From the very first Green Up Day back in April 1970 when it took an act of Congress to close down the interstate, to today's iconic images of volunteers with green bags collecting liter, Green Up Day has become a true Vermont tradition. But the nonprofit that runs the whole operation is facing a budget crunch.
"Our situation is as such that we do not have enough support to continue past 2015," said Melinda Vieux of Green Up Vermont.
First, major sponsor Ben & Jerry's pulled out in 2012. Then late last year Green Mountain Coffee Roasters said it will also not continue to support the effort. For an organization with just a $120,000 budget and two part-time staffers, it made an immediate impact.
"It doesn't happen for free. It takes a couple of human beings to make Green up Day happen," Vieux said. "We're experiencing a pattern with corporations, including that a number of them in Vermont have become so successful they have national and international focus and are not as interested in the local Vermont support."
Green Mountain Coffee and Seventh Generation say they have changed their criteria for charitable giving, supporting year-round efforts instead.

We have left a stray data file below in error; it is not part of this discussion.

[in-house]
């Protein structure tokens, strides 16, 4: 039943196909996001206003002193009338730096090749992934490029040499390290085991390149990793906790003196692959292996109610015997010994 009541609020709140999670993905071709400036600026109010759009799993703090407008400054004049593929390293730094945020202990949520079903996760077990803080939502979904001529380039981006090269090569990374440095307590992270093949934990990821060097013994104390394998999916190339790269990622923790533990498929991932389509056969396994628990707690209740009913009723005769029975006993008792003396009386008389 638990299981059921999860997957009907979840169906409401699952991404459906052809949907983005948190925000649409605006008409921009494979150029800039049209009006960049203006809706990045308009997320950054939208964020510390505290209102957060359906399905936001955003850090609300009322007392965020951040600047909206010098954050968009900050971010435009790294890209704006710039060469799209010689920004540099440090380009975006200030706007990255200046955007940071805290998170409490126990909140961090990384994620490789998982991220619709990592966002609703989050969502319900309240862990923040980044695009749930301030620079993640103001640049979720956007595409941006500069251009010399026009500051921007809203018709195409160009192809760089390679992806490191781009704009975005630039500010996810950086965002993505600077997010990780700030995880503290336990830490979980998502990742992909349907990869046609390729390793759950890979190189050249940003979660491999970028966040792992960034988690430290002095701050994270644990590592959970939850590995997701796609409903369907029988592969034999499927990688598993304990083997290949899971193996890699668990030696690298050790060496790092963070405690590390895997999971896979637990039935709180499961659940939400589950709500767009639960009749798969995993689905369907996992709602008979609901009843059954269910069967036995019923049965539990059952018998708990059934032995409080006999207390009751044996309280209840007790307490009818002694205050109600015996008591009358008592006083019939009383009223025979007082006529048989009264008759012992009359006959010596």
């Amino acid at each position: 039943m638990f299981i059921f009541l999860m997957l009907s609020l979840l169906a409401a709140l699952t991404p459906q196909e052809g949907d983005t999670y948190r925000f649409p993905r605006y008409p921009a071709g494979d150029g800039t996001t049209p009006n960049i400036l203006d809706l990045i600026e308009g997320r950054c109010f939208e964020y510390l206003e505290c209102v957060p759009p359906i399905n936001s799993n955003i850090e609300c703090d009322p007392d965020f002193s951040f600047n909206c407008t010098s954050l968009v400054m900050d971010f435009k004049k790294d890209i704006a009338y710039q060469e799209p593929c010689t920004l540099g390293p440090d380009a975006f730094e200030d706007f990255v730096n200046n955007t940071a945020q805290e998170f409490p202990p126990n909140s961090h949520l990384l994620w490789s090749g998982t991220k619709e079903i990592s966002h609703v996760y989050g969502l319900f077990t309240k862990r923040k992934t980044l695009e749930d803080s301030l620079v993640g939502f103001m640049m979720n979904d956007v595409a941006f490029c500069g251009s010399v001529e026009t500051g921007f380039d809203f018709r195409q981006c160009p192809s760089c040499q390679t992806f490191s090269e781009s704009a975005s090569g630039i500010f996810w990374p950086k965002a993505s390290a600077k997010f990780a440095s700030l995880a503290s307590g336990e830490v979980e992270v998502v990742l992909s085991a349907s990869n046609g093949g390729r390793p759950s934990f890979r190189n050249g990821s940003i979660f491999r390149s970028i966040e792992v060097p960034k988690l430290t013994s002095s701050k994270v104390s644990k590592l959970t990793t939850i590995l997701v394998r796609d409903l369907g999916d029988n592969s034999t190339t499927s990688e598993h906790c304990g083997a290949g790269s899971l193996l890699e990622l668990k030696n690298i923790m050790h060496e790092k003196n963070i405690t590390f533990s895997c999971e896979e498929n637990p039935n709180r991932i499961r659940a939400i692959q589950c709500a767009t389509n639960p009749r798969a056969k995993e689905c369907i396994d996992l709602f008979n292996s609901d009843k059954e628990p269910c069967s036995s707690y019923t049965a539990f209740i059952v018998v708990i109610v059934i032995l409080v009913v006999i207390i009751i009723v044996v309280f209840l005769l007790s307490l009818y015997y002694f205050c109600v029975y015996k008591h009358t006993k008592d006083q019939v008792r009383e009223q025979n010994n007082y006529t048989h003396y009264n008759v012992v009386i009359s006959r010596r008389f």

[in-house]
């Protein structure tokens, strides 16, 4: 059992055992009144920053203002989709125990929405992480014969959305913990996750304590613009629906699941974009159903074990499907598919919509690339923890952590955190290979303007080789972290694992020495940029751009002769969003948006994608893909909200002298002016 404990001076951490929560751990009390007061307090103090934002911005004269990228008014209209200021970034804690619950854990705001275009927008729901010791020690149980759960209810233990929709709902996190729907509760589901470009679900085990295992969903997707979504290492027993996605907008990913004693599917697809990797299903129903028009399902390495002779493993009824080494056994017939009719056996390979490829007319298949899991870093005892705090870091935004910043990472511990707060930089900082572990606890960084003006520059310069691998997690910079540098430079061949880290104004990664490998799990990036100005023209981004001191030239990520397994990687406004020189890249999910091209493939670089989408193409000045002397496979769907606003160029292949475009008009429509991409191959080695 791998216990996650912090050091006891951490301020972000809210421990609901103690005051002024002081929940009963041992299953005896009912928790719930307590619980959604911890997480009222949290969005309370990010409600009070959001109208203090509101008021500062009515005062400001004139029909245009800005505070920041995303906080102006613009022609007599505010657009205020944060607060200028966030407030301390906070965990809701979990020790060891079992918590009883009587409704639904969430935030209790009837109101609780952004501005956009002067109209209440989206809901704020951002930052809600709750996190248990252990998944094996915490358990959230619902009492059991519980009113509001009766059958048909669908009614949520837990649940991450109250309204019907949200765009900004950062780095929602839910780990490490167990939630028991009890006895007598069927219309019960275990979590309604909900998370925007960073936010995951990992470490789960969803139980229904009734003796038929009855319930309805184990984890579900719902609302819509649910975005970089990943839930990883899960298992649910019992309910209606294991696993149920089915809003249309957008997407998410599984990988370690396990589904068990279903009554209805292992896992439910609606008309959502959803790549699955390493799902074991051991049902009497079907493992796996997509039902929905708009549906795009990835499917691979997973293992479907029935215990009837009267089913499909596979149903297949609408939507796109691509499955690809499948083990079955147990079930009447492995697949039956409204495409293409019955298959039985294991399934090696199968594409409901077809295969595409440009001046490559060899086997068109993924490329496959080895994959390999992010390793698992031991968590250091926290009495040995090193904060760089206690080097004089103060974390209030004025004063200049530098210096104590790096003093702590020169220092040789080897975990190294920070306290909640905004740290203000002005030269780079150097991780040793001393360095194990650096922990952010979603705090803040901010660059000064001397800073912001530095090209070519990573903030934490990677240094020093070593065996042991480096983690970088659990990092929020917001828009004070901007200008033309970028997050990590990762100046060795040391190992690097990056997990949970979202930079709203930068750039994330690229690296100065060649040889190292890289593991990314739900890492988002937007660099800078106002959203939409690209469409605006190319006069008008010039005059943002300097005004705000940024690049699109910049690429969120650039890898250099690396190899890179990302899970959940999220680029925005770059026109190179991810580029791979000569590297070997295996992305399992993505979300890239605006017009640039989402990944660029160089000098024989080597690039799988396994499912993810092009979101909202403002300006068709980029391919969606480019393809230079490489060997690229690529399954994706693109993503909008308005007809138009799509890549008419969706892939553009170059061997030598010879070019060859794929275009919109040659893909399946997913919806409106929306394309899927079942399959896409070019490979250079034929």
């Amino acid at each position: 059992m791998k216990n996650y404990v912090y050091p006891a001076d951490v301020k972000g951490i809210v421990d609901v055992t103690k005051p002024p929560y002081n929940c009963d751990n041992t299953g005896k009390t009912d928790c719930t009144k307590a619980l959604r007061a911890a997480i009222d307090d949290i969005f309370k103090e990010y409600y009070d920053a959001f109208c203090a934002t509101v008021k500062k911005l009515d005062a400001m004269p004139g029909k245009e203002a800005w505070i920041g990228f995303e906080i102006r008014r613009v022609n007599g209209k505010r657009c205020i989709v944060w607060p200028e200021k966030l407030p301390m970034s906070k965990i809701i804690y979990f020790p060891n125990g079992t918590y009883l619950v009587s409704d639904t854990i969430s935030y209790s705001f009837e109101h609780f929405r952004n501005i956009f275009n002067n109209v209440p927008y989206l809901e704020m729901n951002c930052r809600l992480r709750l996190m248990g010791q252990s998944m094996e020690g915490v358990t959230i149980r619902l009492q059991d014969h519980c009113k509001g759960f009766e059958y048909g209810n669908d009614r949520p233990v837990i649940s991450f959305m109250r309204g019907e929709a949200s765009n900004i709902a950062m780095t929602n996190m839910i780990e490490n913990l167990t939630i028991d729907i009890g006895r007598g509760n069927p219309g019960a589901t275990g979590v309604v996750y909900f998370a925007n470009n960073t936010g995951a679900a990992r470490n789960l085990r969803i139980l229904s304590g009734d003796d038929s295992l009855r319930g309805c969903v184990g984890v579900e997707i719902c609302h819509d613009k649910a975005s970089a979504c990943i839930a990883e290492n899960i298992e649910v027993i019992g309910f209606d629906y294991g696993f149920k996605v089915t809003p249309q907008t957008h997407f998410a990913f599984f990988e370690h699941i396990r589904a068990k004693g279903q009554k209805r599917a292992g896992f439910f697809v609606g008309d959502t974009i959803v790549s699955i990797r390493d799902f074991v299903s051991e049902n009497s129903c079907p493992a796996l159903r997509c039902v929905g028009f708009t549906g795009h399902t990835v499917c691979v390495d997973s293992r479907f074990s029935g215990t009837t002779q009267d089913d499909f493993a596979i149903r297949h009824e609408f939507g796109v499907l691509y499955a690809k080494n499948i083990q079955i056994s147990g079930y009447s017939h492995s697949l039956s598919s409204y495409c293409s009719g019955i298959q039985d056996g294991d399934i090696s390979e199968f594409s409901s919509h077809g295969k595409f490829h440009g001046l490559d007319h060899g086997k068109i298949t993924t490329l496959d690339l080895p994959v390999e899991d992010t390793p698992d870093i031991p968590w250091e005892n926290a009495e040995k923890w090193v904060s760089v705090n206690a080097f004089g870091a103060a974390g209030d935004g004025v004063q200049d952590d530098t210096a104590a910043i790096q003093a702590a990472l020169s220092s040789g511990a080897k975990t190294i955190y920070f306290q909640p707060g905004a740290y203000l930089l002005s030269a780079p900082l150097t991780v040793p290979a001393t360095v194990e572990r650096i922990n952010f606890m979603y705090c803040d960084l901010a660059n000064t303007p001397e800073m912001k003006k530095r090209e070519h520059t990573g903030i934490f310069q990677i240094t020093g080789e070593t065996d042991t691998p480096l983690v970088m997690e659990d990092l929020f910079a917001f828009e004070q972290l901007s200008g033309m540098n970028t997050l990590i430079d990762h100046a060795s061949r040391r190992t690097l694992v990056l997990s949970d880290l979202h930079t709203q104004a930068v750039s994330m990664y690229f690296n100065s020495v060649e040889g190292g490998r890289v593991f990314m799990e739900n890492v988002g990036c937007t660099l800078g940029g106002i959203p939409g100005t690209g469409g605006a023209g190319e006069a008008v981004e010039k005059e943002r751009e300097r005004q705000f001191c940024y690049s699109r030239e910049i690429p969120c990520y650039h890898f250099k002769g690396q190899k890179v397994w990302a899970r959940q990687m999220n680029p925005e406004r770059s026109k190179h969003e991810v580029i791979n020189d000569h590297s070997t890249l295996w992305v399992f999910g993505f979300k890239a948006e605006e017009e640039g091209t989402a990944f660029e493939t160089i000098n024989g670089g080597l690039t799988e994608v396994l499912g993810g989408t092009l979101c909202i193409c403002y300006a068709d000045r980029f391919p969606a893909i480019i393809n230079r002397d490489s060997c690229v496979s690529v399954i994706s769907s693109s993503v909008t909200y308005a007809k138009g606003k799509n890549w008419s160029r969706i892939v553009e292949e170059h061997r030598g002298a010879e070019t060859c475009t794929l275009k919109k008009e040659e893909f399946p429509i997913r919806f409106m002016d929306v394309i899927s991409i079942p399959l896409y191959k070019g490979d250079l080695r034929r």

Ben & Jerry's issued a statement saying, "we continually reassess and adapt our partnerships on an annual basis."
Green Up Vermont gets 66 percent of its budget from about 15 corporate sponsors. Cities and towns kick in about 17 percent of contributions approved by voters on Town Meeting Day. And the state provides another 14 percent.
Vieux says despite waning volunteer enthusiasm at times in the past, the Green Up tradition remains strong today. She says unlike "adopt a highway" and similar programs, Green Up inspires action on one day across the state.
"I don't know any other state in the country that has such an endeavor that engages people from all walks of life and raises community spirit like Green Up Day does," Vieux said.
Lawmakers might have a fix in the works. A bill in the House calls for adding a voluntary Green Up Day checkoff contribution box to state tax forms.
"It's an opportunity for kids in school to learn about littering and cleaning up their environment. It's a way for communities to come together and I think that Vermonters will want to support it when they're given an opportunity to, so I was really happy to put the legislation in," said Rep. Janet Ancel, D-Calais.
And the governor says he'd like Green Up to keep going.
"You know Green Up Day is important to Vermont and it's an extraordinary tradition started by Dean Davis," said Gov. Peter Shumlin, D-Vermont.
If approved, Ancel says the checkoff box could generate upward of $50,000-- enough green to help keep Green Up Vermont humming along for another half a century.
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